This article has been reviewed according to Science X's editorial process and policies. Editors have highlighted the following attributes while ensuring the content's credibility:


reputable news agency


Melasma: New dark patches or freckling—A dermatologist offers tips on dealing with it

Melasma: new dark patches or freckling -- A dermatologist offers tips on dealing with it

Dark patches or freckle-like spots on the face are melasma, and it's possible both to prevent them and make them less noticeable, according to a skin expert.

Dr. Rebecca Kazin, a Rockville, Md., , offers some tips for dealing with these patches, which are caused by , pregnancy, stress, certain medications and sometimes a .

"While melasma may go away on its own, it can persist for years," Kazin said in a news release from the American Academy of Dermatology. "Although melasma is not harmful, people often want to treat it."

A dermatologist can create an individualized treatment plan using different therapies to address each patient's concerns, she said.

Melanocytes, the cells that give skin its color, are more active in darker complexions, so melasma can be more noticeable with darker skin tones.

Kazin and the American Academy of Dermatology recommend protecting the skin from the sun.

Seek shade when outdoors. Wear sun-protective clothing, including a lightweight and long-sleeved shirt, pants, a wide-brimmed hat and sunglasses with UV protection.

Choosing clothing with an ultraviolet protection factor (UPF) number on the label can offer even more protection.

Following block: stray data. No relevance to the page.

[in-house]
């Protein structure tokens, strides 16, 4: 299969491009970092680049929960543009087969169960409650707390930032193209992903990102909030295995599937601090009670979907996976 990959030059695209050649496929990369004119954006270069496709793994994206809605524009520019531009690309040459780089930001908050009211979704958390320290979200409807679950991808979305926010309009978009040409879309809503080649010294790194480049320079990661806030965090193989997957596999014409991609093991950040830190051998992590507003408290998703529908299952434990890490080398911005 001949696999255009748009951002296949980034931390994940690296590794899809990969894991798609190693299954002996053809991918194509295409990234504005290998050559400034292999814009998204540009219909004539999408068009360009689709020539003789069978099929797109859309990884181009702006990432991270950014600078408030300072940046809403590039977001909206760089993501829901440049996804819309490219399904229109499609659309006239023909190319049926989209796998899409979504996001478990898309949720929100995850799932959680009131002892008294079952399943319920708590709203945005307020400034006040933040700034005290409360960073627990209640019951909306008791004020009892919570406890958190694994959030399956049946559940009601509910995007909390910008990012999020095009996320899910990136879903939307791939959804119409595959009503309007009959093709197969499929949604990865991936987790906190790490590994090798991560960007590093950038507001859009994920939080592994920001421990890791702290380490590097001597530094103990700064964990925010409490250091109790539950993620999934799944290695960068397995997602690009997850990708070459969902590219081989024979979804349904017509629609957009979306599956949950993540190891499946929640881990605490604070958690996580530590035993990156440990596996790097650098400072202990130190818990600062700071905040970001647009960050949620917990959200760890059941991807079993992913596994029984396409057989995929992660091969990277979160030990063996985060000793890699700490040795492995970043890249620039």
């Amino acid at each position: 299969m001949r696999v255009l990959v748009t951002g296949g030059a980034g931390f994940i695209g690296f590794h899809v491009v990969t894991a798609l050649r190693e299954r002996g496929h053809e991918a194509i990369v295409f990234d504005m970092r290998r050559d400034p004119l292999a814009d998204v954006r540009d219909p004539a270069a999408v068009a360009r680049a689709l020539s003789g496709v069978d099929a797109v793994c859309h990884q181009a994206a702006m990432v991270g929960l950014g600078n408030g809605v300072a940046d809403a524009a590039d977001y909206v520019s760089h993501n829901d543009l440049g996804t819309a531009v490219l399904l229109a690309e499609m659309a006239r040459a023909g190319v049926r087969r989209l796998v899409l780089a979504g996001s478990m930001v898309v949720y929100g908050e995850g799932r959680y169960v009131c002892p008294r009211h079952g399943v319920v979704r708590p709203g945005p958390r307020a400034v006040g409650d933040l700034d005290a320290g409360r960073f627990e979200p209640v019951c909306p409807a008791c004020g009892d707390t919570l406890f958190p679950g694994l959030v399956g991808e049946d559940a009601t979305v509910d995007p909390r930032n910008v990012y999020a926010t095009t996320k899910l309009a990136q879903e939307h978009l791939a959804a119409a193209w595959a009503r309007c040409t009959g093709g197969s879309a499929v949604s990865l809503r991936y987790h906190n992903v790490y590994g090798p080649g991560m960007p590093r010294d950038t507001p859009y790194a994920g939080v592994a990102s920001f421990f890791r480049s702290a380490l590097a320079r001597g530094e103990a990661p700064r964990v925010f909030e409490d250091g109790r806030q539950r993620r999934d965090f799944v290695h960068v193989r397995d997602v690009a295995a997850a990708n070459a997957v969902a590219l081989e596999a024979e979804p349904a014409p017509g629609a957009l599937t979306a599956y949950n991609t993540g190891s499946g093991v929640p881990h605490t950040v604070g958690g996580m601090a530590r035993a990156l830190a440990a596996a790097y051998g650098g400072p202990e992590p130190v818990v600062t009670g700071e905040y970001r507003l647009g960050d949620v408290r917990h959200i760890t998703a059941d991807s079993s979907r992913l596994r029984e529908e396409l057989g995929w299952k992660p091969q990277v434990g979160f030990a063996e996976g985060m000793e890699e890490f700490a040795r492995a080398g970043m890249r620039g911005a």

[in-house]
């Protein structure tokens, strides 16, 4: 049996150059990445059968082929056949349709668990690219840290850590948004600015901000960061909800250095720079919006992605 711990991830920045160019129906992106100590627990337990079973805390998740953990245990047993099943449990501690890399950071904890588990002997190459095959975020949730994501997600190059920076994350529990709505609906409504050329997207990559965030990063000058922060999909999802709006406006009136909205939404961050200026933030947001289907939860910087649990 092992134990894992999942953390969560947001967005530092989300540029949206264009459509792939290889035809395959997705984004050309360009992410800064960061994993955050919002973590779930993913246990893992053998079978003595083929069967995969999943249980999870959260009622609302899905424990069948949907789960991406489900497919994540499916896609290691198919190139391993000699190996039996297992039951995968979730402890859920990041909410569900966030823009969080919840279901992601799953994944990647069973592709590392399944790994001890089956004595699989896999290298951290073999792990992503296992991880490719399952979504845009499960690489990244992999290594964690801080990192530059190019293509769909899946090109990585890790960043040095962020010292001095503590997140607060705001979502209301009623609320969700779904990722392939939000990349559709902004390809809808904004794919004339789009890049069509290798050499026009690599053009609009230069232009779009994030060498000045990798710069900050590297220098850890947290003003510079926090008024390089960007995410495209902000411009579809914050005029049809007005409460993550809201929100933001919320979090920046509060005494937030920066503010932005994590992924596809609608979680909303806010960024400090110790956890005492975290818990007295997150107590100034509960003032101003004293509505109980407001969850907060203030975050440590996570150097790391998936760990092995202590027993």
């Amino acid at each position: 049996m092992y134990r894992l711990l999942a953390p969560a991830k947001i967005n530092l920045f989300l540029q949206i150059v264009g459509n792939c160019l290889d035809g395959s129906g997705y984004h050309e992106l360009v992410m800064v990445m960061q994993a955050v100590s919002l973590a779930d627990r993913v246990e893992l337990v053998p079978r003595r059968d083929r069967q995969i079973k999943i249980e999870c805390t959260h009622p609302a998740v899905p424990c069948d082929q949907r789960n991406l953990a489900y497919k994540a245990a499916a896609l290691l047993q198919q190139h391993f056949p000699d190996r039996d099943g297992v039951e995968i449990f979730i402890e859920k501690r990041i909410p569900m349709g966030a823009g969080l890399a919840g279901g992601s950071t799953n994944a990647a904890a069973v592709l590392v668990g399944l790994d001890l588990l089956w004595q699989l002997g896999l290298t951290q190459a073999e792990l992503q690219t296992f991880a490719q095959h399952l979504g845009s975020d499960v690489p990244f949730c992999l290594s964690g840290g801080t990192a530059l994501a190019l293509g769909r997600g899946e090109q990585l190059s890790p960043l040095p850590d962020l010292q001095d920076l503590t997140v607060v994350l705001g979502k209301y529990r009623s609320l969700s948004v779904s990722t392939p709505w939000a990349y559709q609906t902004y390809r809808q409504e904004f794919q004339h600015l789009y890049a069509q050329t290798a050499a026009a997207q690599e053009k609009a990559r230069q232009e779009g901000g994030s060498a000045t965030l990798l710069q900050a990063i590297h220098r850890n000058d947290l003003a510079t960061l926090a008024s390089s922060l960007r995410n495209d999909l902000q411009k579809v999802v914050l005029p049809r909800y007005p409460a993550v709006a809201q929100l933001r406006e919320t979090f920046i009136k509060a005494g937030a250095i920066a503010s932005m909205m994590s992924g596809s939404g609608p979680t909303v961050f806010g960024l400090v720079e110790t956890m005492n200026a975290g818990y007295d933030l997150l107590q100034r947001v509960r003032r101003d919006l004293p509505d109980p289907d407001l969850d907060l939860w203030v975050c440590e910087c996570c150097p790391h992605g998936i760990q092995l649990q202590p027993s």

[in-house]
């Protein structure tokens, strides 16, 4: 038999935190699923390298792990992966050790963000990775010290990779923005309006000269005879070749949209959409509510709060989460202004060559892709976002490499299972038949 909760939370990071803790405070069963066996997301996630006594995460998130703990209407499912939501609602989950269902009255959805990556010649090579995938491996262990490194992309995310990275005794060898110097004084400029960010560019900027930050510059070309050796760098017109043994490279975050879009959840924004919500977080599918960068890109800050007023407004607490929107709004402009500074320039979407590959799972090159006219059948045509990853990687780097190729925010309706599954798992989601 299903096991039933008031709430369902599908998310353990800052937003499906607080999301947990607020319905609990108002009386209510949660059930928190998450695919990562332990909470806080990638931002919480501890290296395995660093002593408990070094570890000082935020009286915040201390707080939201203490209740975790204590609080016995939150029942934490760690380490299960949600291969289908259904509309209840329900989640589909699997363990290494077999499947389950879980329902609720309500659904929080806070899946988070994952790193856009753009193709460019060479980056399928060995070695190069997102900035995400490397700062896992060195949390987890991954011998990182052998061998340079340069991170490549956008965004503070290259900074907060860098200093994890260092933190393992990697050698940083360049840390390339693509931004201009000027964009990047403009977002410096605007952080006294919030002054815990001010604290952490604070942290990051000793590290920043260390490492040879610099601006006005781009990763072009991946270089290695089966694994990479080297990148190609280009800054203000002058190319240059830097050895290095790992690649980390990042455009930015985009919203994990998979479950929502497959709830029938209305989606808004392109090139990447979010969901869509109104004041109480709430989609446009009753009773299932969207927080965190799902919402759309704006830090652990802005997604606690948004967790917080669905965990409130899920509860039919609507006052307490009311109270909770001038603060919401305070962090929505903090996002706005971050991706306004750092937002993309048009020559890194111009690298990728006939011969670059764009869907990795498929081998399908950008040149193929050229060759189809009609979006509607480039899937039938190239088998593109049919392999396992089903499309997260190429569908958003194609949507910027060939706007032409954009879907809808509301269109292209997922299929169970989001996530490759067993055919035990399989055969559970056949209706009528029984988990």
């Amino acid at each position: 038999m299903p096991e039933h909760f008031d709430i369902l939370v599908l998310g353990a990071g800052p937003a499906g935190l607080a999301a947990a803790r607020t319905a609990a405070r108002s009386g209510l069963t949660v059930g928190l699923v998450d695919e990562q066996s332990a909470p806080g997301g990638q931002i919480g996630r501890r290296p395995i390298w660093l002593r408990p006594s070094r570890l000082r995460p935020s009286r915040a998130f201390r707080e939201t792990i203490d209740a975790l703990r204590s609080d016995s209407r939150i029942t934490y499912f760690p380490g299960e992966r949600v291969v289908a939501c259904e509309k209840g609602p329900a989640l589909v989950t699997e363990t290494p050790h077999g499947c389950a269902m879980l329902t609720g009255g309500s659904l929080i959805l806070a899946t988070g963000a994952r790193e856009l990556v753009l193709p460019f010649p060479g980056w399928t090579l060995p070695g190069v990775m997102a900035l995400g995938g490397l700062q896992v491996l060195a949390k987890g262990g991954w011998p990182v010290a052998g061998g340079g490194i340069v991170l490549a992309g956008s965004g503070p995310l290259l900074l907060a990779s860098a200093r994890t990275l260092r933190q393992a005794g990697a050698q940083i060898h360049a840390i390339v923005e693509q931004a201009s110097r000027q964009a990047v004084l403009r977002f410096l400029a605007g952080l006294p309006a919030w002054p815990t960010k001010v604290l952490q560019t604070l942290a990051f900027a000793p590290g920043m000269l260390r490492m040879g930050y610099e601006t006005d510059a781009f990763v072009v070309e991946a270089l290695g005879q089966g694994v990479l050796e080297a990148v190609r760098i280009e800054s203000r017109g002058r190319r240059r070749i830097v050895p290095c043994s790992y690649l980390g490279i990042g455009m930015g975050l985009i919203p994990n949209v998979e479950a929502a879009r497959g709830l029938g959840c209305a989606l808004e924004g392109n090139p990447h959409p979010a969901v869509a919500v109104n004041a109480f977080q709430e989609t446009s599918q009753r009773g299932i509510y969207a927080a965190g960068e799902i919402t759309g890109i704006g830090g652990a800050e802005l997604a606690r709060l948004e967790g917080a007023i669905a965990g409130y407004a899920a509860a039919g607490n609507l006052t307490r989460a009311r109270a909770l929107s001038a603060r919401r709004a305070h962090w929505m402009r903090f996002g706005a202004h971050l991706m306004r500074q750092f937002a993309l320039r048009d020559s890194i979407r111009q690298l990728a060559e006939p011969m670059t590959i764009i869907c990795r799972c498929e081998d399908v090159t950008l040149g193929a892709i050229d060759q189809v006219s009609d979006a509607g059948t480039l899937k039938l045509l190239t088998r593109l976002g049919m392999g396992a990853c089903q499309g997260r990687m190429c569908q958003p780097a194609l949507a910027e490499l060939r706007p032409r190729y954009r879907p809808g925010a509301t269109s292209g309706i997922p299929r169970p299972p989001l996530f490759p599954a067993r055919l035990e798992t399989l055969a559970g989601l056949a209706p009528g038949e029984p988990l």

Use a broad-spectrum, water-resistant sunscreen with an SPF of 30 or higher on all skin not covered by clothing whenever you're outdoors, even on cloudy days.

Reapply sunscreen every two hours, more often if you have been swimming or sweating.

Use tinted sunscreen to protect yourself from the , which has been shown to worsen melasma, especially in people with darker skin tones. Use a tinted sunscreen that contains in addition to having an SPF 30 or higher.

Protect your skin from irritation by choosing gentle, fragrance-free skin care and makeup products.

Cover up with makeup. It takes time for melasma treatments to work, so covering uneven skin tone can make your melasma less noticeable if the appearance bothers you. A dermatologist can offer tips.

"Keep in mind that other conditions can also cause an uneven tone," Kazin said. "For an accurate diagnosis, partner with a board-certified dermatologist."

More information: The U.S. National Library of Medicine has more on melasma.

Copyright © 2023 HealthDay. All rights reserved.

Citation: Melasma: New dark patches or freckling—A dermatologist offers tips on dealing with it (2023, September 18) retrieved 4 October 2023 from
This document is subject to copyright. Apart from any fair dealing for the purpose of private study or research, no part may be reproduced without the written permission. The content is provided for information purposes only.

Explore further

Newer sunscreens can better match your skin tone


Feedback to editors